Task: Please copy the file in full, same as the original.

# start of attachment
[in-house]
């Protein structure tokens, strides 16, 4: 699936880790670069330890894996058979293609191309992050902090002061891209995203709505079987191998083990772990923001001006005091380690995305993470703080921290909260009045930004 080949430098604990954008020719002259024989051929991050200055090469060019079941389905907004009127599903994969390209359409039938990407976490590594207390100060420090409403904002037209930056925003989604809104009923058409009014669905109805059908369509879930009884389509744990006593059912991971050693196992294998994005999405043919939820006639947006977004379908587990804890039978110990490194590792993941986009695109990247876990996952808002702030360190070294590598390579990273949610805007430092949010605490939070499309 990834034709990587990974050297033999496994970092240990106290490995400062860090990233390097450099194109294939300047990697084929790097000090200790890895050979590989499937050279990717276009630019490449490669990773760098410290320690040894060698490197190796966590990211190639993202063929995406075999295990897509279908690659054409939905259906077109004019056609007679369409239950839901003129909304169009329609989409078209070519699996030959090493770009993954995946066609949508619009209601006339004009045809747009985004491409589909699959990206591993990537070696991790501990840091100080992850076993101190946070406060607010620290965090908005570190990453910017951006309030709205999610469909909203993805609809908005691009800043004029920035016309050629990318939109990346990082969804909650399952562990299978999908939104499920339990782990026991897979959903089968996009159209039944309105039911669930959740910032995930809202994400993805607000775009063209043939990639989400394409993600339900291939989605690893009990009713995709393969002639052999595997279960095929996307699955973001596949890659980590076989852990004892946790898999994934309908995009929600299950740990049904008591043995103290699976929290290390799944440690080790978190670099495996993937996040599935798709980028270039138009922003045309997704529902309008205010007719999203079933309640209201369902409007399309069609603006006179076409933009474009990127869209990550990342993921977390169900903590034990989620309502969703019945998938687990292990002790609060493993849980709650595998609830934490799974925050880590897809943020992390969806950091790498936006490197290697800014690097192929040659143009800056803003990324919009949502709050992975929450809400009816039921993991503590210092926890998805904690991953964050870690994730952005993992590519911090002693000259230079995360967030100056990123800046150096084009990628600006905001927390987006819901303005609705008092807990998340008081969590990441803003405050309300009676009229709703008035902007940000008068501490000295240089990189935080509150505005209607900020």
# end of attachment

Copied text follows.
[in-house]
């Protein structure tokens, strides 16, 4: 699936880790670069330890894996058979293609191309992050902090002061891209995203709505079987191998083990772990923001001006005091380690995305993470703080921290909260009045930004 080949430098604990954008020719002259024989051929991050200055090469060019079941389905907004009127599903994969390209359409039938990407976490590594207390100060420090409403904002037209930056925003989604809104009923058409009014669905109805059908369509879930009884389509744990006593059912991971050693196992294998994005999405043919939820006639947006977004379908587990804890039978110990490194590792993941986009695109990247876990996952808002702030360190070294590598390579990273949610805007430092949010605490939070499309 990834034709990587990974050297033999496994970092240990106290490995400062860090990233390097450099194109294939300047990697084929790097000090200790890895050979590989499937050279990717276009630019490449490669990773760098410290320690040894060698490197190796966590990211190639993202063929995406075999295990897509279908690659054409939905259906077109004019056609007679369409239950839901003129909304169009329609989409078209070519699996030959090493770009993954995946066609949508619009209601006339004009045809747009985004491409589909699959990206591993990537070696991790501990840091100080992850076993101190946070406060607010620290965090908005570190990453910017951006309030709205999610469909909203993805609809908005691009800043004029920035016309050629990318939109990346990082969804909650399952562990299978999908939104499920339990782990026991897979959903089968996009159209039944309105039911669930959740910032995930809202994400993805607000775009063209043939990639989400394409993600339900291939989605690893009990009713995709393969002639052999595997279960095929996307699955973001596949890659980590076989852990004892946790898999994934309908995009929600299950740990049904008591043995103290699976929290290390799944440690080790978190670099495996993937996040599935798709980028270039138009922003045309997704529902309008205010007719999203079933309640209201369902409007399309069609603006006179076409933009474009990127869209990550990342993921977390169900903590034990989620309502969703019945998938687990292990002790609060493993849980709650595998609830934490799974925050880590897809943020992390969806950091790498936006490197290697800014690097192929040659143009800056803003990324919009949502709050992975929450809400009816039921993991503590210092926890998805904690991953964050870690994730952005993992590519911090002693000259230079995360967030100056990123800046150096084009990628600006905001927390987006819901303005609705008092807990998340008081969590990441803003405050309300009676009229709703008035902007940000008068501490000295240089990189935080509150505005209607900020």